Salem witch trials: the original 'Halloween witch' scare

Writer Marilynne K. Roach explains which stories are true and what is only myth when it comes to the famous Salem witch trials.

Gretchen Ertl/AP
A visitor makes her way through the Salem Witch Museum in Salem, Mass.

As we prepare to scare ourselves silly this Halloween with haunted houses and horror-movie marathons, one theme will be as popular as ever: The outsider who lurks within, unseen until it's too late.

Aliens who look just like us, perhaps. A maniac who's calling from inside the house. A mysterious mother who "isn't quite herself today."

It's scary stuff, especially when it's based on the horrors and tragedies of real life. But there's another side, one explored by writers like Arthur Miller and Rod Serling: What happens when fear and hysteria turn neighbor against neighbor, loved one against loved one?

The Salem Witch Trials of 1692 offer insight into the price of paranoia, but their lessons can get lost amid pop culture's fascination with witchcraft. On TV alone, they've served as a foundation for both the light comedy of "Bewitched" (a statue of the  Samantha character stands in Salem) and the deeply dark themes of the gothic new TV show "American Horror Story: Coven."

Historian Marilynne K. Roach, a lifelong resident of nearby Watertown, is a leading Salem witch trial expert. She offers a unique take on the tragedy by combining fictional recreations and historical facts in her new book "Six Women of Salem: The Untold Story of the Accused and Their Accusers in the Salem Witch Trials."

In an interview, Roach punctured some myths, identified some heroes and explained how the leaders of Salem ultimately redeemed themselves, at least to a point.
Q: Why this place and this time? What factors came together to make the Salem witch trials happen?
A: Somebody has called it a perfect storm, a terrible combination of a whole lot of things happening at once.

There's a war, and French Canadians and Native Americans are attacking the frontier towns, making people flee to Salem and Boston away from the edges of the frontier. The economy isn't great because there's a war on. There were stresses from smallpox, the Massachusetts government had lost its charter, and there were problems in the leadership of the church. And there were probably a whole lot of personality conflicts and private disputes.
Q: How did it all begin?
A: In the household of the minister, his daughter and niece seem to be ill. At first, people thought it was something natural, and the parents treated it as an illness. They tried home remedies, and they prayed for them.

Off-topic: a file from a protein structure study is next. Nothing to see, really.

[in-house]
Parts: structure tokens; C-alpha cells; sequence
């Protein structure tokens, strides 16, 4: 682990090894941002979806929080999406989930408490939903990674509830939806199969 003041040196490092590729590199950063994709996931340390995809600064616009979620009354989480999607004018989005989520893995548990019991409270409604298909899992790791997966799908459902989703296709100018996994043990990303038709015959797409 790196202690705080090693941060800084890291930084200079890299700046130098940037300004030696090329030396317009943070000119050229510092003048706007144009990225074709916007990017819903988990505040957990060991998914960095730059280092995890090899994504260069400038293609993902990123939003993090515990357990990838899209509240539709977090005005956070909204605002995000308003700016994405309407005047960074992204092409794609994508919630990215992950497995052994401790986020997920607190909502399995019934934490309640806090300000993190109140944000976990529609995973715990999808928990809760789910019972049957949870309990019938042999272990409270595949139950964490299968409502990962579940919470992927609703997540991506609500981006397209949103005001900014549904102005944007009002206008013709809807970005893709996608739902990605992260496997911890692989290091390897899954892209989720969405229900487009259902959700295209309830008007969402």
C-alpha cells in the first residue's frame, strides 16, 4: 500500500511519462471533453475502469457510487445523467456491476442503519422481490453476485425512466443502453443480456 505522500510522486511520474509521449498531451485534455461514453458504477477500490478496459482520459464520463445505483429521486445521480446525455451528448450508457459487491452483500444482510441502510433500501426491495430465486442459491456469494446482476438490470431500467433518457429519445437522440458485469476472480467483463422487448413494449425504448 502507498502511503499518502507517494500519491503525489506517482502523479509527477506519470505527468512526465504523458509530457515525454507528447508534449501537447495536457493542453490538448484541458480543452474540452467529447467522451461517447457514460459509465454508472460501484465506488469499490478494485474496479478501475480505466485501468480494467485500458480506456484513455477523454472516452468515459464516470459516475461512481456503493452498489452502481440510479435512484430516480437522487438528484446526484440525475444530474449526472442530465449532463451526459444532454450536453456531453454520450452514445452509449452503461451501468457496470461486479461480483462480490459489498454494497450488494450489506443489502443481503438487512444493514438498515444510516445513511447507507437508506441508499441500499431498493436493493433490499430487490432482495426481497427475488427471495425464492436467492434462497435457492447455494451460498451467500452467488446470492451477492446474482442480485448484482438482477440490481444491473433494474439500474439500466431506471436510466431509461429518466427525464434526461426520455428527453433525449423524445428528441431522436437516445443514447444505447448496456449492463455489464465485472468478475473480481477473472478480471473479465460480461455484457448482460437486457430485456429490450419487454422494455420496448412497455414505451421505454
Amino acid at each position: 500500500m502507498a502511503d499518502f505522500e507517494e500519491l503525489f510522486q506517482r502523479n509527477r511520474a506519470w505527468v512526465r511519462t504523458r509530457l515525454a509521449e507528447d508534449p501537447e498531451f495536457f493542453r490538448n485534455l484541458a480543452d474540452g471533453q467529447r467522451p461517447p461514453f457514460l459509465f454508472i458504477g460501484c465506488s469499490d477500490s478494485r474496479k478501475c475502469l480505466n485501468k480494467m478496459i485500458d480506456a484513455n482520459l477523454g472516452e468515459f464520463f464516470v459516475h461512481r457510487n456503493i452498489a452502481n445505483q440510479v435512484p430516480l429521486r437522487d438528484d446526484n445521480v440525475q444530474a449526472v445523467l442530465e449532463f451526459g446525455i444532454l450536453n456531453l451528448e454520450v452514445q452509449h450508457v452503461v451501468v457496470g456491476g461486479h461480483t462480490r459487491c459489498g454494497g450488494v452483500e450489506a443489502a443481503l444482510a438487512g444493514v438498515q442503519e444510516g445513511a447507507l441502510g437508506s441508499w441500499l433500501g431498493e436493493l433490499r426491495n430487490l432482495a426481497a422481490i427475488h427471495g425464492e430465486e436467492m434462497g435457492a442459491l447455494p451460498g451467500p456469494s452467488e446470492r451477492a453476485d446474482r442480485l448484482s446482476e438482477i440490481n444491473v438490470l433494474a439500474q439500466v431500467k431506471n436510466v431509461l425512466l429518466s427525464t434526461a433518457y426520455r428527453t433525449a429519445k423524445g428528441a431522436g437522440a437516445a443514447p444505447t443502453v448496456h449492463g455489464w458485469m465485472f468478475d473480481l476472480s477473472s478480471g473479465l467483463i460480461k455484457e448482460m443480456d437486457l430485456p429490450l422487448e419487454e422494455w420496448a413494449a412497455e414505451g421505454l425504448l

Then they called in local physicians, one of whom says they may be under an evil hand, an evil spell.

That's when people start wondering who rather than what is wrong with them.

Q: How did fingers start to be pointed?
A: A slave named Tituba was arrested along with two other women and Tituba was backed into a confession. They don't believe anything she says about her innocence, so she starts to make up what they want to hear to make it stop, that she had a vision of people's names in a book. But she couldn't read them because she was illiterate.

Everybody starts wondering which of their neighbors might be one of those people who's in the devil's book and started filling in the blanks. Anyone who had a grudge or suspected someone or just didn't like them would remember when it seemed like they were up to no good.
Q: Are there myths today about what happened in Salem?

The people who were accused were not practicing witches, they weren't pagans or neo-pagans, and they certainly weren't fairy-tale witch characters. Altogether, 19 people were hanged, including two of the six in the book. It was no Halloween joke.
Q: Are there any heroes in this story?
A: It gets forgotten, but there were opposing voices, and people did speak up. For example, the family of an accused woman named Rebecca Nurse stood by her and got testimony in her favor. They had neighbors sign a petition saying she was a good person and not in league with the devil.

At least 250 names are signed to all of these kinds of petitions put together, and a few other people made depositions and statements to the good character of the accused. Their voices weren't heard well enough, but they persisted.
Q: How did the trials finally come to an end?
A: They eventually came to their senses.

They didn't stop believing that the spiritual world was possible. But they came to the conclusion that they weren't interpreting this carefully enough, that they couldn't trust the evidence.

The government essentially apologized, and there was a public fast in 1697 to acknowledge that things had gone wrong. And there was an attempt at reparations with money in 1712 for the survivors and their families, and the names of the accused who'd been found guilty were cleared.

It was a little late, but they did take responsibility within the lifetimes of those involved. One of the reason the trials are held up as an example of human folly is because they weren't swept under the rug.
Q: What are lessons we can learn from the Salem of 1692?
A: Don't jump to conclusions: Examine the evidence or what appears to be evidence and make sure you're not mistaken. Is it what you think it is?
 And understand that you have to speak up for the truth, even when it's dangerous.

Randy Dotinga is a Monitor contributor.

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